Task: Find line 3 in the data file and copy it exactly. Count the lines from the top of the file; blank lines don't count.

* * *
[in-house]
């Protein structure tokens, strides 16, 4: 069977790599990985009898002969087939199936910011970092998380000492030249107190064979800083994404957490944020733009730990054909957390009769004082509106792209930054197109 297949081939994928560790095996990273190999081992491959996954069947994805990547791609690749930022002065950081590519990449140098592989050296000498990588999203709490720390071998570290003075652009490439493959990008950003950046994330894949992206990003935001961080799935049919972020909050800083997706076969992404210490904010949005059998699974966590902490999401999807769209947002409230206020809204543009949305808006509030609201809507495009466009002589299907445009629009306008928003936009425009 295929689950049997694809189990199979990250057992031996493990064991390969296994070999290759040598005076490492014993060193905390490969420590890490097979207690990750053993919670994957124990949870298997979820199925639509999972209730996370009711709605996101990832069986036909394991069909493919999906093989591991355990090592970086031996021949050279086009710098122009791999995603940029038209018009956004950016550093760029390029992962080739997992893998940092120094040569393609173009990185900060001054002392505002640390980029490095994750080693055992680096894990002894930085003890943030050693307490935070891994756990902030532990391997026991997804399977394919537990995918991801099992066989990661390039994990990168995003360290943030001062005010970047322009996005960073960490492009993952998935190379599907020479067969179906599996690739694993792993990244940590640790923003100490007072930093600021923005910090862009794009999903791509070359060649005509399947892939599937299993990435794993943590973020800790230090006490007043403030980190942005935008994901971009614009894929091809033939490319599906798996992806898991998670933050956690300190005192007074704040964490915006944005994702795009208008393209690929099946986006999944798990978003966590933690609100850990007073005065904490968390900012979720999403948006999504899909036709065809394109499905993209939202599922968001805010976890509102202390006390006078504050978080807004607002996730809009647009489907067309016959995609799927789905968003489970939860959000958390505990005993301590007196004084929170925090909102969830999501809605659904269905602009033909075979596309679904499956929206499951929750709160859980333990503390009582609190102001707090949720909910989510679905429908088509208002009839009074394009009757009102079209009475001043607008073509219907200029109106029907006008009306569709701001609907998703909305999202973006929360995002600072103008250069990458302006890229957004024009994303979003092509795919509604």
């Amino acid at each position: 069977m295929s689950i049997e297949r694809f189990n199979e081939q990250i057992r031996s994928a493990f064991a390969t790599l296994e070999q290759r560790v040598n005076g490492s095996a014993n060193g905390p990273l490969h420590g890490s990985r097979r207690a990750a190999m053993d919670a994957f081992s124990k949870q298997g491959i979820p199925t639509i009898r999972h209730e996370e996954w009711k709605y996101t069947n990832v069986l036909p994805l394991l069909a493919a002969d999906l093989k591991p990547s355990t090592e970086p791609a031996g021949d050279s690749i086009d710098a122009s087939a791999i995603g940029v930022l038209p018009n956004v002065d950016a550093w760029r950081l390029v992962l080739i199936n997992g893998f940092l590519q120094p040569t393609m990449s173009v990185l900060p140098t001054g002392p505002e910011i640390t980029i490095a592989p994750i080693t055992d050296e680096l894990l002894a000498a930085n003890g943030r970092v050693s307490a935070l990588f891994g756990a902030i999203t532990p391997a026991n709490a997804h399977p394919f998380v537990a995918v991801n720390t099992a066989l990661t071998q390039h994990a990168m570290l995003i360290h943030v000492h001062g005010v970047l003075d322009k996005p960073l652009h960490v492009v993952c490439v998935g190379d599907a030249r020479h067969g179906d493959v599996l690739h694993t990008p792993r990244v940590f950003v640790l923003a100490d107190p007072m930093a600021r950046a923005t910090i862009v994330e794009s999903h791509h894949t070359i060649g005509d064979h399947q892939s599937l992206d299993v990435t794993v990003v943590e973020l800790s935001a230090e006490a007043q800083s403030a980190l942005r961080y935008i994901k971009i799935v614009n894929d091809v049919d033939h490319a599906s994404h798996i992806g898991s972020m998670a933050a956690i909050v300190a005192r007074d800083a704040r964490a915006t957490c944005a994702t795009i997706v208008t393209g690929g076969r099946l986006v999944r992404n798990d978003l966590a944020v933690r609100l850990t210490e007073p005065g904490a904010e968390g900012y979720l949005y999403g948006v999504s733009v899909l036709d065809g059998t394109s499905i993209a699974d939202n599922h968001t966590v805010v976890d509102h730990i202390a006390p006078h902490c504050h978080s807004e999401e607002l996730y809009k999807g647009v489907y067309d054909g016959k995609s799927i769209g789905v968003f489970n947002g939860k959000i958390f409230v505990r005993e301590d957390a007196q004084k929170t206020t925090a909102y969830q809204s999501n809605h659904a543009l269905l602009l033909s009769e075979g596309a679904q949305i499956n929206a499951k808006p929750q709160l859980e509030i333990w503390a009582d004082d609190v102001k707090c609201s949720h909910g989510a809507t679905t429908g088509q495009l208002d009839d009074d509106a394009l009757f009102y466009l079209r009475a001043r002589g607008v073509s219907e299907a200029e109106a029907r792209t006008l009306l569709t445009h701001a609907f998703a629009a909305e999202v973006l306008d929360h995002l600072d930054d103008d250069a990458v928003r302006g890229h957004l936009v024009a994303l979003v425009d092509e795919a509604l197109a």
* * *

């Amino acid at each position: 069977m295929s689950i049997e297949r694809f189990n199979e081939q990250i057992r031996s994928a493990f064991a390969t790599l296994e070999q290759r560790v040598n005076g490492s095996a014993n060193g905390p990273l490969h420590g890490s990985r097979r207690a990750a190999m053993d919670a994957f081992s124990k949870q298997g491959i979820p199925t639509i009898r999972h209730e996370e996954w009711k709605y996101t069947n990832v069986l036909p994805l394991l069909a493919a002969d999906l093989k591991p990547s355990t090592e970086p791609a031996g021949d050279s690749i086009d710098a122009s087939a791999i995603g940029v930022l038209p018009n956004v002065d950016a550093w760029r950081l390029v992962l080739i199936n997992g893998f940092l590519q120094p040569t393609m990449s173009v990185l900060p140098t001054g002392p505002e910011i640390t980029i490095a592989p994750i080693t055992d050296e680096l894990l002894a000498a930085n003890g943030r970092v050693s307490a935070l990588f891994g756990a902030i999203t532990p391997a026991n709490a997804h399977p394919f998380v537990a995918v991801n720390t099992a066989l990661t071998q390039h994990a990168m570290l995003i360290h943030v000492h001062g005010v970047l003075d322009k996005p960073l652009h960490v492009v993952c490439v998935g190379d599907a030249r020479h067969g179906d493959v599996l690739h694993t990008p792993r990244v940590f950003v640790l923003a100490d107190p007072m930093a600021r950046a923005t910090i862009v994330e794009s999903h791509h894949t070359i060649g005509d064979h399947q892939s599937l992206d299993v990435t794993v990003v943590e973020l800790s935001a230090e006490a007043q800083s403030a980190l942005r961080y935008i994901k971009i799935v614009n894929d091809v049919d033939h490319a599906s994404h798996i992806g898991s972020m998670a933050a956690i909050v300190a005192r007074d800083a704040r964490a915006t957490c944005a994702t795009i997706v208008t393209g690929g076969r099946l986006v999944r992404n798990d978003l966590a944020v933690r609100l850990t210490e007073p005065g904490a904010e968390g900012y979720l949005y999403g948006v999504s733009v899909l036709d065809g059998t394109s499905i993209a699974d939202n599922h968001t966590v805010v976890d509102h730990i202390a006390p006078h902490c504050h978080s807004e999401e607002l996730y809009k999807g647009v489907y067309d054909g016959k995609s799927i769209g789905v968003f489970n947002g939860k959000i958390f409230v505990r005993e301590d957390a007196q004084k929170t206020t925090a909102y969830q809204s999501n809605h659904a543009l269905l602009l033909s009769e075979g596309a679904q949305i499956n929206a499951k808006p929750q709160l859980e509030i333990w503390a009582d004082d609190v102001k707090c609201s949720h909910g989510a809507t679905t429908g088509q495009l208002d009839d009074d509106a394009l009757f009102y466009l079209r009475a001043r002589g607008v073509s219907e299907a200029e109106a029907r792209t006008l009306l569709t445009h701001a609907f998703a629009a909305e999202v973006l306008d929360h995002l600072d930054d103008d250069a990458v928003r302006g890229h957004l936009v024009a994303l979003v425009d092509e795919a509604l197109a």